This month on COL Movies, At home we’ve watch Monsters Inc, End of Watch, Sinister, and Rise of the Guardians. In the Theater, we’re watching Oz: The Great and Powerful, Jack The Giant Slayer, and Warm Bodies. The boys also talk about the trailers for The Wolverine, World War Z, and The Conjuring. All this and more on this, the 132nd reel of COL Movies.
In this reel of COL Movies, Jeff and Ray are all by their lonesomes as Steven takes the week off. They start off in the past trying to remember the 1990 Arnold Schwarzenegger flick “Total Recall”. The memory implant falls and they only find another 3 breasted woman in the present day Colin Farrell version of “Total Recall”. In the future, they discuss if “Sinister” is sinister at all. This and Bob Hoskins Retires and utterly unsurprising news from the No Shit Sherlock department. It’s the 117th reel of COL Movies “Two Weeks”
The Past: Total Recall (1990)
Rotten Tomatoes 85% Fresh 70% Audience
Director: Paul Verhoeven
Staring: Arnold Schwarzenegger, Sharon Stone, Michael Ironside, Ronny Cox, Rachel Ticotin, Dean Norris
As many as seven directors were considered for and even hired to direct the movie, including Richard Rush, Bruce Beresford and David Cronenberg. Cronenberg had even written a few drafts of the script before Paul Verhoeven took over the Total Recall project.
Over 40 drafts of the script were written, some of which depicted Quaid as a mild-mannered accountant (instead of a construction worker). According to Paul Verhoeven, although there were many changes made to each of the scripts, the final draft of the script was very similar to the first draft.
Johnnycab whistles the Norwegian national anthem.
Robert Picardo was voice of and facial model for the “Johnnycab” robot.
When Quaid is dressed up as the fat lady, the passport he hands the guard is the actual passport of Priscilla Allen (who played the fat lady).
The subway scenes were filmed in the Mexico City subway system, specifically, the Insurgentes station of the Line 1: Constituyentes-Pantitlan.
Some of the large ads seen after Quaid gets off the subway were real signs featured above the Insurgentes subway station in Mexico City, most noticeable the Fuji Film and Coca Cola signs, the Coca Cola sign still stands today
The original cut of the movie was given an X-rating by the MPAA for excessive violence. Some violence was trimmed and different camera angles were used in some of the more over the top scenes and the movie was then re-rated R.
On the graph that Quaid is shown at Rekall, it appears that traveling by space shuttle has been getting more and more dangerous as time goes on!
The short story on which it was based was first optioned in 1974, 16 years before the film finally was released.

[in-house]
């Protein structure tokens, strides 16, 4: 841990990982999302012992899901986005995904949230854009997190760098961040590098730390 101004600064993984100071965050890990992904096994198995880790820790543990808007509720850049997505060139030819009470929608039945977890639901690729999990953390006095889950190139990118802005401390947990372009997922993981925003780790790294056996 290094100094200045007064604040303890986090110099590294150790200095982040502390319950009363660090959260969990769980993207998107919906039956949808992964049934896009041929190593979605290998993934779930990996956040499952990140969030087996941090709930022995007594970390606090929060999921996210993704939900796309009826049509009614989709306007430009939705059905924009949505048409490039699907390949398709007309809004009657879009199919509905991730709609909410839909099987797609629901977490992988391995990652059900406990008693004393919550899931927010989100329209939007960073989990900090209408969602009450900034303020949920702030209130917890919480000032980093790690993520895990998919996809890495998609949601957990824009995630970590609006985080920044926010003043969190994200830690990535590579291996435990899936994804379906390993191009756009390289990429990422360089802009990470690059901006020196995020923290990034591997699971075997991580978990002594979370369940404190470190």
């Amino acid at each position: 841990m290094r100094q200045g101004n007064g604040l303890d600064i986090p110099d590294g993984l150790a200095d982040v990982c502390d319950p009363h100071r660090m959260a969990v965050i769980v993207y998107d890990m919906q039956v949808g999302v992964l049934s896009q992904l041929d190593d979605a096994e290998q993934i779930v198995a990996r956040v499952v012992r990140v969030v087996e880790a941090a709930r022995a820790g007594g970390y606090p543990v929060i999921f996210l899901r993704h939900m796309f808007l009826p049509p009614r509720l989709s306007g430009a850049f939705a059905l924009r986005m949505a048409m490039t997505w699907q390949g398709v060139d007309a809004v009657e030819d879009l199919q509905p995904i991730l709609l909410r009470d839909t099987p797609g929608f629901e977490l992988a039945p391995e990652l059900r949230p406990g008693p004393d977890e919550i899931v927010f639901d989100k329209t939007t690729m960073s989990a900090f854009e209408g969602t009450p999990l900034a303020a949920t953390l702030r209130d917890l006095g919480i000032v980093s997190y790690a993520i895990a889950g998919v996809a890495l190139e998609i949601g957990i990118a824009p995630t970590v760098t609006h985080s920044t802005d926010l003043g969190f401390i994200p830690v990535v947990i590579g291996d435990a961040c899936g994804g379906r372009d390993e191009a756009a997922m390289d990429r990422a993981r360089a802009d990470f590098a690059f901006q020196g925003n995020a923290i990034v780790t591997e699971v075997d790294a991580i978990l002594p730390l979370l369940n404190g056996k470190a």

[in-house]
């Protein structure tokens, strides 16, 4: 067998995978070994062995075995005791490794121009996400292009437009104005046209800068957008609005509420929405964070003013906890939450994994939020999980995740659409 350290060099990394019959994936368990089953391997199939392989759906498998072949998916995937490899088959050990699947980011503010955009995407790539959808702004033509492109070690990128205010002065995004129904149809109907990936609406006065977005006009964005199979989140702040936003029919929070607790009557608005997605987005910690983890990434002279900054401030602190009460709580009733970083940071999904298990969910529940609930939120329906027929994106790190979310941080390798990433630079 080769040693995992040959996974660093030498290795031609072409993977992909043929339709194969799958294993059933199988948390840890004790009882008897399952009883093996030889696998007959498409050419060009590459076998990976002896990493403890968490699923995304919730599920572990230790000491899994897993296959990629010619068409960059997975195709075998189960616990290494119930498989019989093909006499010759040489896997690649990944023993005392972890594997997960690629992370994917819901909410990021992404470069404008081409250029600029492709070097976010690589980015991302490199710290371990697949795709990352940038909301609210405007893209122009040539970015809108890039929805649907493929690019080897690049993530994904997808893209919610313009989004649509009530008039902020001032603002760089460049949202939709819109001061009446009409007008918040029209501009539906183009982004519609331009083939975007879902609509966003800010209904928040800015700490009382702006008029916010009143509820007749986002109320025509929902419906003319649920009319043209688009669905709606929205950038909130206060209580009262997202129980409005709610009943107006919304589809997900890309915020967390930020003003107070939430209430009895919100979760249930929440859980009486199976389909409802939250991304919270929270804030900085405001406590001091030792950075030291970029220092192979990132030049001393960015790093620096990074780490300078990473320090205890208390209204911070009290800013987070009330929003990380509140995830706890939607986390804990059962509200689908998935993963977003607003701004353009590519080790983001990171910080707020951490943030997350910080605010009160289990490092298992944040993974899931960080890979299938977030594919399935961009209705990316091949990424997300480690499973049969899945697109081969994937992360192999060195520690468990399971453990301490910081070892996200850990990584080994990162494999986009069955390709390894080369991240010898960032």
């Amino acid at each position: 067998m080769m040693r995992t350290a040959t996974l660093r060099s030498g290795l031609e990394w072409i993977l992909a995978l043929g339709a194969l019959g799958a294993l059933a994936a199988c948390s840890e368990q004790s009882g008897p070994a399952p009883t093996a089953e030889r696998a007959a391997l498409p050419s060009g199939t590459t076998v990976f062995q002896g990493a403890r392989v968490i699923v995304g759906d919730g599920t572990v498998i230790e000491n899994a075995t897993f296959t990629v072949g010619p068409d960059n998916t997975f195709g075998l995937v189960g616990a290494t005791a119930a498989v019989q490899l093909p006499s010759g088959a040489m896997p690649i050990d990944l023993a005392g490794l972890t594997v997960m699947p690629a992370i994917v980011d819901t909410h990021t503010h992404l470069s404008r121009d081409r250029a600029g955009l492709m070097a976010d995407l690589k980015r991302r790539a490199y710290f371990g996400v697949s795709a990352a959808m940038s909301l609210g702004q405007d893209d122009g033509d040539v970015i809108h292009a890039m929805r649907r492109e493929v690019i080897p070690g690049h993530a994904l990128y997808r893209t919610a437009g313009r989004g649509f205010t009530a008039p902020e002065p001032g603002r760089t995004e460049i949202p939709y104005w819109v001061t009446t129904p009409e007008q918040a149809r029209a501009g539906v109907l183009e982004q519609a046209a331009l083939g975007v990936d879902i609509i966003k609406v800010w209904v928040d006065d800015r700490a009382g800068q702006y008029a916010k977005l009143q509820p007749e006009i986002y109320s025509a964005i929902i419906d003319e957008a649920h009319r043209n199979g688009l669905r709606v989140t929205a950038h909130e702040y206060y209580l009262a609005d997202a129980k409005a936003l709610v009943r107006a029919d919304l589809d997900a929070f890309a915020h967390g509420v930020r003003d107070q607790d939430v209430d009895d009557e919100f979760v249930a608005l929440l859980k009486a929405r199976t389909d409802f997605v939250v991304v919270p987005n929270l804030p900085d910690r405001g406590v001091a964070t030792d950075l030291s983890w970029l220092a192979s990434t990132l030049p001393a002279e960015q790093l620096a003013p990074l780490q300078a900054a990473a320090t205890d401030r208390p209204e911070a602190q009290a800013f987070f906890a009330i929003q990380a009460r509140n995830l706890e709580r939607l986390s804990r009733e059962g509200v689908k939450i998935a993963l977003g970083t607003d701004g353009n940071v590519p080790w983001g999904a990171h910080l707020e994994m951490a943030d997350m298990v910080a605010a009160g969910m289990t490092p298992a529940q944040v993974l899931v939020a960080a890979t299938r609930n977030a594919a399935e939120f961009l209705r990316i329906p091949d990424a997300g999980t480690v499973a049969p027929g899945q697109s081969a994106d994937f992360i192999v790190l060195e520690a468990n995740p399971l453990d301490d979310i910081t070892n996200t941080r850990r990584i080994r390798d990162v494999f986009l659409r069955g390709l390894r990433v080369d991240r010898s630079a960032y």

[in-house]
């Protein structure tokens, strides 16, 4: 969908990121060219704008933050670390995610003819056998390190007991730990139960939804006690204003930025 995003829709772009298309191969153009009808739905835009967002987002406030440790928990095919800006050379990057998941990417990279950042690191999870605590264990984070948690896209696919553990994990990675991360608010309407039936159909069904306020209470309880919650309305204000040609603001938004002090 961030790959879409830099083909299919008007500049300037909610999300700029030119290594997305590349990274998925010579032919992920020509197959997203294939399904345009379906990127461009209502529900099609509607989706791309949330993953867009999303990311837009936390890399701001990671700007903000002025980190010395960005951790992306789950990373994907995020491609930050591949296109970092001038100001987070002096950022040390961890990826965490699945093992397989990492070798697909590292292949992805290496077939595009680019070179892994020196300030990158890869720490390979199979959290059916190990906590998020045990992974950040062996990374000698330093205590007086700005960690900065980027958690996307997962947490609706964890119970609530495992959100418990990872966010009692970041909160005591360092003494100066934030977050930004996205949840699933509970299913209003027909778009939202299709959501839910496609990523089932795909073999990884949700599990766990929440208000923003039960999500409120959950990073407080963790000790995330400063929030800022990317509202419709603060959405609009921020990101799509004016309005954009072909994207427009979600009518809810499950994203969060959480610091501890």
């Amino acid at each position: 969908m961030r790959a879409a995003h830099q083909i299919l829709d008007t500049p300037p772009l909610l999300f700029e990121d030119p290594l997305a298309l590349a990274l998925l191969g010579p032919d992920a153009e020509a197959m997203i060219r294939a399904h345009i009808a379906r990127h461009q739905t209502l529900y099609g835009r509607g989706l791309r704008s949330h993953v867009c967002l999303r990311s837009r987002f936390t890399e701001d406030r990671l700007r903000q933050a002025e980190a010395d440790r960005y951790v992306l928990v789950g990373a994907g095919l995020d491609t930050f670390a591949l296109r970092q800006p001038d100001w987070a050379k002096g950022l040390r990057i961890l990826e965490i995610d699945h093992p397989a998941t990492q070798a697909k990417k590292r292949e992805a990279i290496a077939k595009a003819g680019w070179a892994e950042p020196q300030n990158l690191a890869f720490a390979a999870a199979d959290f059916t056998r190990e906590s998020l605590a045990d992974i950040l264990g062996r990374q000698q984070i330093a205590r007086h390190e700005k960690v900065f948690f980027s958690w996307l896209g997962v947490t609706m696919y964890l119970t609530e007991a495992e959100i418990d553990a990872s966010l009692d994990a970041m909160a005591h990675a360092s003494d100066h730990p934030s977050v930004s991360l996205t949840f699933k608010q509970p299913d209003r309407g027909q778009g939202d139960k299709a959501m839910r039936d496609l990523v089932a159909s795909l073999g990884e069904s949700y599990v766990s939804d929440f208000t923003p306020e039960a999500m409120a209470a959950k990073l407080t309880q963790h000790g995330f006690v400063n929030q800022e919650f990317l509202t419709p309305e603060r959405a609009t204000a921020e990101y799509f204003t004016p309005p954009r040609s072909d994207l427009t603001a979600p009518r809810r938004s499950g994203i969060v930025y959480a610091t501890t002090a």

Patrick Swayze was signed to play Quaid when the movie began preproduction in Australia with Bruce Beresford as the director. However, early in preproduction, Dino De Laurentiis’ company went bankrupt. After Arnold Schwarzenegger heard about this, he persuaded Carolco to buy the script for him.
The concept of Quaid being a physically-buffed construction worker was suggested by Arnold Schwarzenegger himself. In the earlier drafts of the script, Quaid (originally named Quail) was originally described as an average-looking accountant-type person. Because of this detail, when the movie was originally going to be produced by Dino De Laurentiis, he was adamant about not letting Schwarzenegger audition for the role of Quaid. It was only after Schwarzenegger convinced Mario Kassar to buy the script rights from De Laurentiis (whose production company went bankrupt) that the later drafts were re-written to change Quaid’s character into one more suitable for Schwarzenegger to play. Schwarzenegger said that he felt this helped the story even more, giving a much stronger contrast to it by turning a character who is otherwise powerful physically into a character that becomes vulnerable after having his mind stolen.
Quaid’s metal briefcase contains the following items: a worker’s ID for the Pyramid Mines on Mars under the name “Steve Leonetti”, a driver’s license under the name “James D. Brubaker”, several other miscellaneous ID cards, a large sum of pink Martian dollar bills, an unusual medical device (later used to extract the bug from inside Quaid’s head), a portable wrist-worn hologram generator, a laptop-like video communication device, various clothes (possibly the fat lady outfit), and a piece of paper with the name “HOFFMAN” written on it, who’s purpose is never revealed (possibly Quaid’s passenger ticket to Mars?).